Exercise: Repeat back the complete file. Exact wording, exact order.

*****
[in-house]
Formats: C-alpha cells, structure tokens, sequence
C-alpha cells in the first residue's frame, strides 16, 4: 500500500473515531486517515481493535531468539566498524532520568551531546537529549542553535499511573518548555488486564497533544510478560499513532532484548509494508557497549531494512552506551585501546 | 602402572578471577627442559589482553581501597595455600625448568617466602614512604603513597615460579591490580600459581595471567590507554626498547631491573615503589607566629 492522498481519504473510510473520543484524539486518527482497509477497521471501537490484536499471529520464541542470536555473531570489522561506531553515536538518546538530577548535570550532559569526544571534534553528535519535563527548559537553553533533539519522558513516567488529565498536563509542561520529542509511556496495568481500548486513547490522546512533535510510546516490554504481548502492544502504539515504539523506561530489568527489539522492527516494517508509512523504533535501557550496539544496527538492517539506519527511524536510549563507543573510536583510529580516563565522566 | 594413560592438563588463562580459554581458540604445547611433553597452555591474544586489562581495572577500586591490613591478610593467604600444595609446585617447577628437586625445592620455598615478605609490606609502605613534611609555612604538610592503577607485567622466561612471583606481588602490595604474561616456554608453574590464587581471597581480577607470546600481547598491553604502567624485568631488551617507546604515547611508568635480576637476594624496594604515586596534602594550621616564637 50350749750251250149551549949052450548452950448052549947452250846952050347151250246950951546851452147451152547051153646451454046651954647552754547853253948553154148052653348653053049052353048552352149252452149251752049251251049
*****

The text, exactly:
[in-house]
Formats: C-alpha cells, structure tokens, sequence
C-alpha cells in the first residue's frame, strides 16, 4: 500500500473515531486517515481493535531468539566498524532520568551531546537529549542553535499511573518548555488486564497533544510478560499513532532484548509494508557497549531494512552506551585501546 | 602402572578471577627442559589482553581501597595455600625448568617466602614512604603513597615460579591490580600459581595471567590507554626498547631491573615503589607566629 492522498481519504473510510473520543484524539486518527482497509477497521471501537490484536499471529520464541542470536555473531570489522561506531553515536538518546538530577548535570550532559569526544571534534553528535519535563527548559537553553533533539519522558513516567488529565498536563509542561520529542509511556496495568481500548486513547490522546512533535510510546516490554504481548502492544502504539515504539523506561530489568527489539522492527516494517508509512523504533535501557550496539544496527538492517539506519527511524536510549563507543573510536583510529580516563565522566 | 594413560592438563588463562580459554581458540604445547611433553597452555591474544586489562581495572577500586591490613591478610593467604600444595609446585617447577628437586625445592620455598615478605609490606609502605613534611609555612604538610592503577607485567622466561612471583606481588602490595604474561616456554608453574590464587581471597581480577607470546600481547598491553604502567624485568631488551617507546604515547611508568635480576637476594624496594604515586596534602594550621616564637 50350749750251250149551549949052450548452950448052549947452250846952050347151250246950951546851452147451152547051153646451454046651954647552754547853253948553154148052653348653053049052353048552352149252452149251752049251251049